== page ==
The period after World War II saw another huge increase in the numbers of Americans camping, as returning GI’s and their growing families sought affordable vacation destinations in national forests and national parks. In 1938 the Forest Service had 3587 developed campgrounds used by 3 million visitors, and by 1952 over four and one half million camping visits were reported. That number nearly doubled to 8 million camping visits ten years later, in 1962.11
The number of campers in national forests continues to increase today, as does the demand for more services. The Forest Service now recognizes three types of camping experiences; backcountry (dispersed) for backpackers, campground (improved) for tent camping, and full service (developed) for recreational vehicles and trailers. In spite of, or perhaps because of, increasing demands on our attention and our wallets, millions of Americans continue to "take up their abode" in the woods, and go camping. You can learn more about the history of this national pastime, and its place in the management of the national forests, in the resource section below. Additional resources may be found using the Forest History Society research databases.
Written by: Nancy C. Nye, special projects, Forest History Society.
- Shields, G. O. Camping and Camp Outfits. Chicago: Rand, McNally & Company, 1890.
Practical guide on how to camp. Includes chapters on cooking, tents and equipment, hygiene, choosing a guide, among many other topics.
- Kephart, Horace. Book of Camping and Woodcraft. New York: Outing Publishing Co., 1906. Guide to camping and "woodcraft," having the skills and knowledge to handle any situation in the woods.
- Gregg, Hortense Gardner. Camping for Girls. Norway, ME: Advertiser book print, 1907. Delightful description of the joys of living out of doors, and challenges women to venture into the woods to strengthen body and character.
- Marks, Jeannette Augustus. Vacation Camping for Girls. New York and London: D. Appleton and company, 1913. Practical how-to guide from England.
- U.S. Forest Service. Handbook for Campers in the National Forests in California. Washington: Government Printing Office, 1915.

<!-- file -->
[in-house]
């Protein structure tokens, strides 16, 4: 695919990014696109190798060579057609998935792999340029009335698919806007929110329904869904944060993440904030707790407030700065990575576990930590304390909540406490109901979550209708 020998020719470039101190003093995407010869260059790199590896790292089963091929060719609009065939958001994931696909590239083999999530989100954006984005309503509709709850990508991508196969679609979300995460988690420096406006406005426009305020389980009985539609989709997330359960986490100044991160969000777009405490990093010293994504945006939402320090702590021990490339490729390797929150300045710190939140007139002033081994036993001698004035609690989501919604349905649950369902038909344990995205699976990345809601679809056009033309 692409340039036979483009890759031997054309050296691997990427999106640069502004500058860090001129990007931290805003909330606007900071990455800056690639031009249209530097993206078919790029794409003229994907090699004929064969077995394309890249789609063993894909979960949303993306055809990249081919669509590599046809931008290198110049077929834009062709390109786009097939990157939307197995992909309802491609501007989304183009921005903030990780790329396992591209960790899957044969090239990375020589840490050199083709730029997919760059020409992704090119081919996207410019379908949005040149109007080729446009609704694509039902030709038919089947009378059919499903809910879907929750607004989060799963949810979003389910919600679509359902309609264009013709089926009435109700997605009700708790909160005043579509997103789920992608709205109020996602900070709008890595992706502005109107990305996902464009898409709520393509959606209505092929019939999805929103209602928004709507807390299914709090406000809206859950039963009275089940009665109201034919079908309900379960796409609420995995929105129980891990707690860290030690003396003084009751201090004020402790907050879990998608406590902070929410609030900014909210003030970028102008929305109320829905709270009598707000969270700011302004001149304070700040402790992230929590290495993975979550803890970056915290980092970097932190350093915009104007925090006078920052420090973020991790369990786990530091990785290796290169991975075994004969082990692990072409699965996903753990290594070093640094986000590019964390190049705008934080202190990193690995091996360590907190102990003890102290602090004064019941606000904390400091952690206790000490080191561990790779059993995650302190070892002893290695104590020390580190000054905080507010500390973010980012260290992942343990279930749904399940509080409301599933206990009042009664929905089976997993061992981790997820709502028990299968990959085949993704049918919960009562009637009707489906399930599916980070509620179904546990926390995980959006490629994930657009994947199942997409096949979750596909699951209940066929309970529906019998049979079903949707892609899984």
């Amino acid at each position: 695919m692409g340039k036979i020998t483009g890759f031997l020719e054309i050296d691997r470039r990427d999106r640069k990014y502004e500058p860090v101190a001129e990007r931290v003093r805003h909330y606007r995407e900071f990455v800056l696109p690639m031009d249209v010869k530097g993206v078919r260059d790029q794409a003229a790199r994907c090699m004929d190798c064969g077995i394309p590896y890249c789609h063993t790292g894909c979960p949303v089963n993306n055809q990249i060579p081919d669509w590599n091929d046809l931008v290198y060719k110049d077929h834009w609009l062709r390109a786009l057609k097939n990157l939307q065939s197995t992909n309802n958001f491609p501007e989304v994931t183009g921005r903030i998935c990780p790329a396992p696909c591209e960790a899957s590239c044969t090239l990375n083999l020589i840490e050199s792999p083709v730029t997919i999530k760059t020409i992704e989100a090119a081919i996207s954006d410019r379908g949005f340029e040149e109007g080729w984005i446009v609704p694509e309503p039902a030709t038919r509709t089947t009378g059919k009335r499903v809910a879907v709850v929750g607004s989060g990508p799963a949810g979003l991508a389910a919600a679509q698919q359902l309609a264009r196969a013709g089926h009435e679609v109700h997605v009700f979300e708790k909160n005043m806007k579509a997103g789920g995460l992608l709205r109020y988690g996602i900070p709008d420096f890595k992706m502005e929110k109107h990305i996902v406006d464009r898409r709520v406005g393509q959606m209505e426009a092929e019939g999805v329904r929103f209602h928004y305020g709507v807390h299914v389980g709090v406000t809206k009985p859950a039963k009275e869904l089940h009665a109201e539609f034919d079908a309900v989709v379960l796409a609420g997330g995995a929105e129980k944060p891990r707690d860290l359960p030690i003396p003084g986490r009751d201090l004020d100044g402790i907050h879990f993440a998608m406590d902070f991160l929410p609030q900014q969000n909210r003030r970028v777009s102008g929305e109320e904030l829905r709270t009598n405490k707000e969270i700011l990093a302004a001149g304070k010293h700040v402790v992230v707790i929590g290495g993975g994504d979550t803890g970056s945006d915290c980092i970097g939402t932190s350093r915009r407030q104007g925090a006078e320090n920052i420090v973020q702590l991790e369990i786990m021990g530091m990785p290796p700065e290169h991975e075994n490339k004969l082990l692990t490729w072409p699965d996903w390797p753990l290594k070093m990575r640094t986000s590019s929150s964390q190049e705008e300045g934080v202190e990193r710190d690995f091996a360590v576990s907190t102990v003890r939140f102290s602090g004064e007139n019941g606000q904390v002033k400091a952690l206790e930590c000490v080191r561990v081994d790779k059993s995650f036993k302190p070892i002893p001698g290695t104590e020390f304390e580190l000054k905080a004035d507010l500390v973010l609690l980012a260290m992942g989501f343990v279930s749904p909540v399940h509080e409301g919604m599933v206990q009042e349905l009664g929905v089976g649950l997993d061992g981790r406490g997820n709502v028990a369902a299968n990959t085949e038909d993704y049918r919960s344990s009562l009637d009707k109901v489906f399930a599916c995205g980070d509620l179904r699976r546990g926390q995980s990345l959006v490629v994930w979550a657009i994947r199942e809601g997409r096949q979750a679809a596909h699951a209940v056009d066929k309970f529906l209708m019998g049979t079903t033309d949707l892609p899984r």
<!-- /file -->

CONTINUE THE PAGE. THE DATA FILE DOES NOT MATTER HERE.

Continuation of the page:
- Miller, Warren Hastings. Camp Craft, Modern Practice and Equipment. New York: C. Scribner's Sons, 1916. Includes chapters on "Taking the Family Along" and "Camp Comforts".
- Verrill, A. Hyatt. The Book of Camping. New York: A. A. Knopf, 1917.
- Miller, Warren Hastings. Camping Out. New York: George H. Doran, .
- U.S. Forest Service. Vacation Days in Colorado's National Forests. Washington: Government Printing Office, 1919.
- Clyatt, Harry B. Campfire Cookery. Cincinnati, OH: W. B. Carpenter Co., 1921. Written by a graduate of the "Army School for Cooks and Bakers," includes recipes and suggestion for cooking for large and small groups in camp.
- Long, J. C. and John D. Long. Motor Camping. New York: Dodd, Mead and Co., 1923. How-to guide for camping with a car. Topics include equipment, trailers and motor bungalows, where to go, what to bring, and "Weekend Wild Men."
- Meinecke, E. P. "A Camp Ground Policy." Forest History Society, U.S. Forest Service History Collection, 1932. [PDF] Emile Meinecke was a pathologist in the California Region of the Department of Agriculture and seems to have been involved in managing the plant environment of campgrounds for the national forests.
- Meinecke, E. P. Camp Planning and Camp Reconstruction. Washington: US Department of Agriculture, Forest Service, 1935. [PDF]
- Meinecke, E. P. "The Trailer Menace." Forest History Society, U.S. Forest Service History Collection, 1935.
- U.S. Forest Service. Backpacking in the National Forest Wilderness: A Family Adventure. Washington: US Department of Agriculture, Forest Service, 1963.
- U.S. Forest Service. Camping: The National Forests, America’s Playground. Washington: US Department of Agriculture, Forest Service, 1975.
- Morrison, Jim. "Commemorating 100 Years of the RV." Smithsonian.com (August 25, 2010).
1 George O. Shields, Camping and Camp Outfits: A Manual of Instruction for Young and Old Sportsmen (Chicago: Rand, McNally & Co., 1890), and Horace Kephart, Book of Camping and Woodcraft (New York: Outing Publishing Co., 1906).
2 US Government, Forest Reserve Manual (Washington: Govt. print. off., 1902) 69. Includes a form used when leasing an area for a privately developed amenity. One of the required questions to ascertain appropriateness of request asked "If the location is at shore of lake or bank of stream, will the granting of this privilege involve any monopoly of specially desirable camping grounds or place of resort. . .?"